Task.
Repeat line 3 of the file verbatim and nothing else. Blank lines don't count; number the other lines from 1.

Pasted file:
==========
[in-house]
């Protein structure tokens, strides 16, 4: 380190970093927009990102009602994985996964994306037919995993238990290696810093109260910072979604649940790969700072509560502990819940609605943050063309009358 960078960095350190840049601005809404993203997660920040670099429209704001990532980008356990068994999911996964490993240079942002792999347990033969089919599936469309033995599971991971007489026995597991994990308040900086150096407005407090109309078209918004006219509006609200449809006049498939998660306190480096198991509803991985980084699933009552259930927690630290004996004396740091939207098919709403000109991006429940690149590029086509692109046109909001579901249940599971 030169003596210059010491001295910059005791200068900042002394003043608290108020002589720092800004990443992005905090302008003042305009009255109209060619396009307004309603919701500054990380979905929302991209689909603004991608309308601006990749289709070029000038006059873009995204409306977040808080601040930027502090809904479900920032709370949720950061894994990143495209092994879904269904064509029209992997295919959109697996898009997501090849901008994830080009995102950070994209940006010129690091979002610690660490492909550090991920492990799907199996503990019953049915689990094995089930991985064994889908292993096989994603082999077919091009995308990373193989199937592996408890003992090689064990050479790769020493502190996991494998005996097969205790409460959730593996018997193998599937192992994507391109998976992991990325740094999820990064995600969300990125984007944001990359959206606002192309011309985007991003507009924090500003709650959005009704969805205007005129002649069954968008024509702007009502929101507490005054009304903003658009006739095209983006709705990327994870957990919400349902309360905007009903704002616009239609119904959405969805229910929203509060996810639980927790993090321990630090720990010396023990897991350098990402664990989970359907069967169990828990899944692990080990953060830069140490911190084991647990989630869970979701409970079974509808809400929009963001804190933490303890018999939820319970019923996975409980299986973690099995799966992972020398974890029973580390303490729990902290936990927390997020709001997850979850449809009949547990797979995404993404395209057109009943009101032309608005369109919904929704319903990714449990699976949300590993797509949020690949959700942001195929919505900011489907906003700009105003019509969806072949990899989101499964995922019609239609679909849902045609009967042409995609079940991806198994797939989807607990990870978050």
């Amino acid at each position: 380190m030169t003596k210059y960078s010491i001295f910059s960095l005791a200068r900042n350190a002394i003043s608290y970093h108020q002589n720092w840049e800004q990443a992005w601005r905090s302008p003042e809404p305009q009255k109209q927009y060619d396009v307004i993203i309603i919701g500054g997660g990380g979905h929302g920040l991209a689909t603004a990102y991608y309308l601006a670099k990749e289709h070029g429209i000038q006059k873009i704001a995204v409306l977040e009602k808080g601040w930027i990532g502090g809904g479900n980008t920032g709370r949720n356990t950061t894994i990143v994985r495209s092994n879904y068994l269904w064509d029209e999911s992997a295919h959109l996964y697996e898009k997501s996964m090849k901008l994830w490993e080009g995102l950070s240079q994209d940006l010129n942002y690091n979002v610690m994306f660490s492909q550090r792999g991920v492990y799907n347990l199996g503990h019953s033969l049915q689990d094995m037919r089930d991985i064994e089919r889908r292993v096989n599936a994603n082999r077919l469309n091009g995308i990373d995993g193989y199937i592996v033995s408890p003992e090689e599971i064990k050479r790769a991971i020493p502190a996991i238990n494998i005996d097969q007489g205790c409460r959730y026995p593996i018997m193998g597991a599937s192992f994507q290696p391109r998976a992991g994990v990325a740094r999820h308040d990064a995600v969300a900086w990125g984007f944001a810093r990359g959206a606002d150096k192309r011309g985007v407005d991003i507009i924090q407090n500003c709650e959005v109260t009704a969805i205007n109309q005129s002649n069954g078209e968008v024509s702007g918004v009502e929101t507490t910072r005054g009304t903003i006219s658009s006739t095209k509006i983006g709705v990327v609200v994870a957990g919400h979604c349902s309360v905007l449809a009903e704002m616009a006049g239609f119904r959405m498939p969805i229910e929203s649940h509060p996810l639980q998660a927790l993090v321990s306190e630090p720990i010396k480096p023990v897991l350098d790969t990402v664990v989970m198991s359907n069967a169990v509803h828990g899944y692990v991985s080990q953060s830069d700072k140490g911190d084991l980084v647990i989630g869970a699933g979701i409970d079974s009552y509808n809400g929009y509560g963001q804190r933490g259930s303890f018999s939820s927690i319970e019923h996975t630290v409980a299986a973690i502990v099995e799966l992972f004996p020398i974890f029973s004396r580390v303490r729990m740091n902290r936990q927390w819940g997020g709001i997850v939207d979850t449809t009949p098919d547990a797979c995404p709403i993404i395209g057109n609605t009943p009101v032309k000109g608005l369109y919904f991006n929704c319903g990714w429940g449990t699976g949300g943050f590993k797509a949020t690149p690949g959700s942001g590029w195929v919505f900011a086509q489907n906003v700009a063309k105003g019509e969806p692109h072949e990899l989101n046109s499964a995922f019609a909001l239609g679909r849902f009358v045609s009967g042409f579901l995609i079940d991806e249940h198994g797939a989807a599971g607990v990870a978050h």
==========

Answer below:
């Amino acid at each position: 380190m030169t003596k210059y960078s010491i001295f910059s960095l005791a200068r900042n350190a002394i003043s608290y970093h108020q002589n720092w840049e800004q990443a992005w601005r905090s302008p003042e809404p305009q009255k109209q927009y060619d396009v307004i993203i309603i919701g500054g997660g990380g979905h929302g920040l991209a689909t603004a990102y991608y309308l601006a670099k990749e289709h070029g429209i000038q006059k873009i704001a995204v409306l977040e009602k808080g601040w930027i990532g502090g809904g479900n980008t920032g709370r949720n356990t950061t894994i990143v994985r495209s092994n879904y068994l269904w064509d029209e999911s992997a295919h959109l996964y697996e898009k997501s996964m090849k901008l994830w490993e080009g995102l950070s240079q994209d940006l010129n942002y690091n979002v610690m994306f660490s492909q550090r792999g991920v492990y799907n347990l199996g503990h019953s033969l049915q689990d094995m037919r089930d991985i064994e089919r889908r292993v096989n599936a994603n082999r077919l469309n091009g995308i990373d995993g193989y199937i592996v033995s408890p003992e090689e599971i064990k050479r790769a991971i020493p502190a996991i238990n494998i005996d097969q007489g205790c409460r959730y026995p593996i018997m193998g597991a599937s192992f994507q290696p391109r998976a992991g994990v990325a740094r999820h308040d990064a995600v969300a900086w990125g984007f944001a810093r990359g959206a606002d150096k192309r011309g985007v407005d991003i507009i924090q407090n500003c709650e959005v109260t009704a969805i205007n109309q005129s002649n069954g078209e968008v024509s702007g918004v009502e929101t507490t910072r005054g009304t903003i006219s658009s006739t095209k509006i983006g709705v990327v609200v994870a957990g919400h979604c349902s309360v905007l449809a009903e704002m616009a006049g239609f119904r959405m498939p969805i229910e929203s649940h509060p996810l639980q998660a927790l993090v321990s306190e630090p720990i010396k480096p023990v897991l350098d790969t990402v664990v989970m198991s359907n069967a169990v509803h828990g899944y692990v991985s080990q953060s830069d700072k140490g911190d084991l980084v647990i989630g869970a699933g979701i409970d079974s009552y509808n809400g929009y509560g963001q804190r933490g259930s303890f018999s939820s927690i319970e019923h996975t630290v409980a299986a973690i502990v099995e799966l992972f004996p020398i974890f029973s004396r580390v303490r729990m740091n902290r936990q927390w819940g997020g709001i997850v939207d979850t449809t009949p098919d547990a797979c995404p709403i993404i395209g057109n609605t009943p009101v032309k000109g608005l369109y919904f991006n929704c319903g990714w429940g449990t699976g949300g943050f590993k797509a949020t690149p690949g959700s942001g590029w195929v919505f900011a086509q489907n906003v700009a063309k105003g019509e969806p692109h072949e990899l989101n046109s499964a995922f019609a909001l239609g679909r849902f009358v045609s009967g042409f579901l995609i079940d991806e249940h198994g797939a989807a599971g607990v990870a978050h």